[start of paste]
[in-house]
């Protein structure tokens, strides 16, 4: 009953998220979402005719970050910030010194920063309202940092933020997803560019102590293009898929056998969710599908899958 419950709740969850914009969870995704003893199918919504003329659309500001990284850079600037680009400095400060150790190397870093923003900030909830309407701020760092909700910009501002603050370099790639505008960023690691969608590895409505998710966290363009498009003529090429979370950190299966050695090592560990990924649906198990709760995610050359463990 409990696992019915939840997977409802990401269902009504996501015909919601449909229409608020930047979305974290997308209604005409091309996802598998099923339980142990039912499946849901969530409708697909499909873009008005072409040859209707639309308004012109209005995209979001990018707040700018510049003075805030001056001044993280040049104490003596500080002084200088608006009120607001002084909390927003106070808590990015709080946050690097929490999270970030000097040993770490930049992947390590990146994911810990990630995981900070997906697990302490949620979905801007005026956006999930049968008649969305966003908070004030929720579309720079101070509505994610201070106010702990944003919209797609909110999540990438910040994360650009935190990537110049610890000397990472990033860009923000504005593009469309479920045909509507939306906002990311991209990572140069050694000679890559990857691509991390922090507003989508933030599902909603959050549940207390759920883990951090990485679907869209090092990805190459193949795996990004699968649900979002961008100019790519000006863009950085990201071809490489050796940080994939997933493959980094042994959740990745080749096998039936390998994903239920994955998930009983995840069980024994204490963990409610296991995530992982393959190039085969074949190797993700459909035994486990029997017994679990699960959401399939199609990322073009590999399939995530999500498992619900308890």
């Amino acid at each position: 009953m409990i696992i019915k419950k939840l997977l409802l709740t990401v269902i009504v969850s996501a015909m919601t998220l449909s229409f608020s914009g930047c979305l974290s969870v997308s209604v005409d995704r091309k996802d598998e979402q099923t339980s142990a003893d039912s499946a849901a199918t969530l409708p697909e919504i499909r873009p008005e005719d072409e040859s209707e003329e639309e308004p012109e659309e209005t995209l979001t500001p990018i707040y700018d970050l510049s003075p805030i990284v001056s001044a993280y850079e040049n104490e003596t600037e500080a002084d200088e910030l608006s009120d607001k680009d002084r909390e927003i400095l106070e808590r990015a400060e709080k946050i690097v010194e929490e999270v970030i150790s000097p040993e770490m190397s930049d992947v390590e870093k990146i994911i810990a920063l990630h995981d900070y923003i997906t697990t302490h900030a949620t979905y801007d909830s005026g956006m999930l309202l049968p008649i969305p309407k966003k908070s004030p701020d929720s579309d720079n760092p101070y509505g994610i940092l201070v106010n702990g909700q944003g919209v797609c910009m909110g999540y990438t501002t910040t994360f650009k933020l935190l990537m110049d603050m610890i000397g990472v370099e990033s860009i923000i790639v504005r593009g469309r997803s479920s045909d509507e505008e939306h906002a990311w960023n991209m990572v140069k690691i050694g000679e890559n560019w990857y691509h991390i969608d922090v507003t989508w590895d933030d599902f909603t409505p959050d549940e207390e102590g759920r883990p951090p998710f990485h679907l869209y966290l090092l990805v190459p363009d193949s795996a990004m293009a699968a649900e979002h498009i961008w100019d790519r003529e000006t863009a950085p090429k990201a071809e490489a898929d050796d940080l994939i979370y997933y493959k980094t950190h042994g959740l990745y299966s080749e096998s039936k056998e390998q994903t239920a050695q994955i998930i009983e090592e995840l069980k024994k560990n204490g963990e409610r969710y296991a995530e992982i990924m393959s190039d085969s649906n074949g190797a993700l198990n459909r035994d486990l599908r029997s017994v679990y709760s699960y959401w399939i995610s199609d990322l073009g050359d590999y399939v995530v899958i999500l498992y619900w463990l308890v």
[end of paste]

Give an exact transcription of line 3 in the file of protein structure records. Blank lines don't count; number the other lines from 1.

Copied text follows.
């Amino acid at each position: 009953m409990i696992i019915k419950k939840l997977l409802l709740t990401v269902i009504v969850s996501a015909m919601t998220l449909s229409f608020s914009g930047c979305l974290s969870v997308s209604v005409d995704r091309k996802d598998e979402q099923t339980s142990a003893d039912s499946a849901a199918t969530l409708p697909e919504i499909r873009p008005e005719d072409e040859s209707e003329e639309e308004p012109e659309e209005t995209l979001t500001p990018i707040y700018d970050l510049s003075p805030i990284v001056s001044a993280y850079e040049n104490e003596t600037e500080a002084d200088e910030l608006s009120d607001k680009d002084r909390e927003i400095l106070e808590r990015a400060e709080k946050i690097v010194e929490e999270v970030i150790s000097p040993e770490m190397s930049d992947v390590e870093k990146i994911i810990a920063l990630h995981d900070y923003i997906t697990t302490h900030a949620t979905y801007d909830s005026g956006m999930l309202l049968p008649i969305p309407k966003k908070s004030p701020d929720s579309d720079n760092p101070y509505g994610i940092l201070v106010n702990g909700q944003g919209v797609c910009m909110g999540y990438t501002t910040t994360f650009k933020l935190l990537m110049d603050m610890i000397g990472v370099e990033s860009i923000i790639v504005r593009g469309r997803s479920s045909d509507e505008e939306h906002a990311w960023n991209m990572v140069k690691i050694g000679e890559n560019w990857y691509h991390i969608d922090v507003t989508w590895d933030d599902f909603t409505p959050d549940e207390e102590g759920r883990p951090p998710f990485h679907l869209y966290l090092l990805v190459p363009d193949s795996a990004m293009a699968a649900e979002h498009i961008w100019d790519r003529e000006t863009a950085p090429k990201a071809e490489a898929d050796d940080l994939i979370y997933y493959k980094t950190h042994g959740l990745y299966s080749e096998s039936k056998e390998q994903t239920a050695q994955i998930i009983e090592e995840l069980k024994k560990n204490g963990e409610r969710y296991a995530e992982i990924m393959s190039d085969s649906n074949g190797a993700l198990n459909r035994d486990l599908r029997s017994v679990y709760s699960y959401w399939i995610s199609d990322l073009g050359d590999y399939v995530v899958i999500l498992y619900w463990l308890v």